Cold Creek is the largest dry watershed in Washington based on my meanderings and map reviews. The Cold Creek watershed drains off of the eastern south slope of Umtanum Ridge and the north slopes of the Rattlesnake Hills and Rattlesnake Mountain.
Cold Creek drainage area outlined in blue
The drainage path is from west to east
The watershed happens to be located in the driest area of Washington State with annual rainfall at Hanford less than 7 inches. Most of the drainages in this area are dry most of the time so it is not a surprise that Cold Creek is dry. However, it becomes rather impressive when the size of the drainage is considered; its a big area not to have surface water flow.
The upper part of the drainage does show evidence of periodic flow.
Base of slope has been under cut by periodic flows on upper Cold Creek drainage
Concrete over flow structure at drainage crossing near St Michelle Vineyards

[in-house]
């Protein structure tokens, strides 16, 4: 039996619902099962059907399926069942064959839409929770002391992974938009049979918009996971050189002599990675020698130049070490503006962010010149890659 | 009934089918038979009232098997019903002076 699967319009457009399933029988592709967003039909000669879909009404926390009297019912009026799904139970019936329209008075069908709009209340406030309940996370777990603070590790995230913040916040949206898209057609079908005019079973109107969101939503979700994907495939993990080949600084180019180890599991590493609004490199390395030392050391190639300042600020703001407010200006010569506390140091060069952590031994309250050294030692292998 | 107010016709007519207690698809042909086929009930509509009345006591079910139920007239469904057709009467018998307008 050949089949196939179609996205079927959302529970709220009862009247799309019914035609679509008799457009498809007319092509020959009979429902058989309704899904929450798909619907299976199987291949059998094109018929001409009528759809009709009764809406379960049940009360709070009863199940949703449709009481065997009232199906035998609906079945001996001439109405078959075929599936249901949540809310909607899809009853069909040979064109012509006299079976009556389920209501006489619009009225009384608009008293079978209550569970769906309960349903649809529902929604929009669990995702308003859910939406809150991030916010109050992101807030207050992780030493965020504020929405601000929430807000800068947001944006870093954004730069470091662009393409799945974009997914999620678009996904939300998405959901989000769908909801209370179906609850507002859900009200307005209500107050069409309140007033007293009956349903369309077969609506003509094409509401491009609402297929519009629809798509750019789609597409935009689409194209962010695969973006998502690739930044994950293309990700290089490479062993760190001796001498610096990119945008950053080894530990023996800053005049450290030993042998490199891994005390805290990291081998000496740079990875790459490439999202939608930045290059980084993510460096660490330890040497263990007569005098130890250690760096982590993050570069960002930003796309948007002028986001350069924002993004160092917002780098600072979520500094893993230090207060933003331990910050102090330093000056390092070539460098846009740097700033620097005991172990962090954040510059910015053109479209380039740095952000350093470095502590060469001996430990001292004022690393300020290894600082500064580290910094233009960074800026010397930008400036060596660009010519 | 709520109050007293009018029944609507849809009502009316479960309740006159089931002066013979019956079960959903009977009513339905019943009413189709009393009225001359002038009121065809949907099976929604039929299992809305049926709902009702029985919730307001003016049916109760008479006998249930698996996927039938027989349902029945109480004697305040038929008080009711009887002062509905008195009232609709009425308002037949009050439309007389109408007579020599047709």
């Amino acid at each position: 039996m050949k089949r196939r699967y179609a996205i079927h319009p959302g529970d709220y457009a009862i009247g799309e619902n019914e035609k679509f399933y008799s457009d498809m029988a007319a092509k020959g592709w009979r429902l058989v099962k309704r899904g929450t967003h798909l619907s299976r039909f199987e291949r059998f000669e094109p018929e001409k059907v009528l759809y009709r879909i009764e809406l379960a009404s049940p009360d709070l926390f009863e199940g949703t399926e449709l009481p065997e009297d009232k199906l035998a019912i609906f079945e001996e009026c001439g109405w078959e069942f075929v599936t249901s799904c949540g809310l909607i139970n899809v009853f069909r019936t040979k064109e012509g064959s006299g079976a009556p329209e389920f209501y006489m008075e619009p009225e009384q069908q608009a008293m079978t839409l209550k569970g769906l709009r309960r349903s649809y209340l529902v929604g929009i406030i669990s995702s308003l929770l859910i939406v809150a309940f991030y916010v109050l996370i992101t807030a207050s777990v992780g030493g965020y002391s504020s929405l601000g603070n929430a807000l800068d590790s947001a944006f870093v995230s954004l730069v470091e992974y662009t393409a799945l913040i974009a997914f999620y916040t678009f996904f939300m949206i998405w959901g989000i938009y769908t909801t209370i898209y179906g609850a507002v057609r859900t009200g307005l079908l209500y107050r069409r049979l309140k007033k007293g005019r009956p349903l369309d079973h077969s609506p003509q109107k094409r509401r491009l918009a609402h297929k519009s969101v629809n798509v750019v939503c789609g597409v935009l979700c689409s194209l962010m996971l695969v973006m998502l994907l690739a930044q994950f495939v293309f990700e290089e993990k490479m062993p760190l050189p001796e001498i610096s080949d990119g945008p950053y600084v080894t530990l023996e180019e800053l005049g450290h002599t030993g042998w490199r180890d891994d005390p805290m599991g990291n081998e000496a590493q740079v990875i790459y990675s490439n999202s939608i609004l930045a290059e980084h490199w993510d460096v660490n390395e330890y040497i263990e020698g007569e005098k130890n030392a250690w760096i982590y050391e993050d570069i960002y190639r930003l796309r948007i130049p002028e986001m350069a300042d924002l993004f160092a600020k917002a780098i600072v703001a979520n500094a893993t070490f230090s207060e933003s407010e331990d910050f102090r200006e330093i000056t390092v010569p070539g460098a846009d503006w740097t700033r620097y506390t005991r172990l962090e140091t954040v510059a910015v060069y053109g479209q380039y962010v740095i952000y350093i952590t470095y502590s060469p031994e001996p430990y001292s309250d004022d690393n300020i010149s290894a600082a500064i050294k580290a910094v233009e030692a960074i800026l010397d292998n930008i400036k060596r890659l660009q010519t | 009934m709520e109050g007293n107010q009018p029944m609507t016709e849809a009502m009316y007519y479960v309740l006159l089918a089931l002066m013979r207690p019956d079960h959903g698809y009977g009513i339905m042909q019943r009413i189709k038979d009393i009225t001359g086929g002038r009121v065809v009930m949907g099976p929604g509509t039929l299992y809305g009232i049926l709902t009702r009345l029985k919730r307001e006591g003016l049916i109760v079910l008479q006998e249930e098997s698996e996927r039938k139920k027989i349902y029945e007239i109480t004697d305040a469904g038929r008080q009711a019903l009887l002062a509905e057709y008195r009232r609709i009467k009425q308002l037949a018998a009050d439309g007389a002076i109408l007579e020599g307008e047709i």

With such a large drainage area with steep ridges an occasional just right storm can get water flowing in the upper half of the drainage. The most likely scenario is rare heavy summer rain storms. Cloud burst floods do happen in eastern Washington, but are very rare at any given location and much less frequent than other desert areas to our south. However, in the case of Cold Creek a road engineer must have thought it prudent to design the road for occasional flooding.
While cloud burst induced stream flows may take place in the western half of the drainage, getting the flow of water as surface water all the way to the Yakima is very unlikely and by appearance of the lower Cold Valley exceedingly rare. The lower half of Cold Creek follows a broad ice-age flood channel that underlain by sand and gravel and hence water flows that reach this area readily infiltrate into the ground versus surface water flow.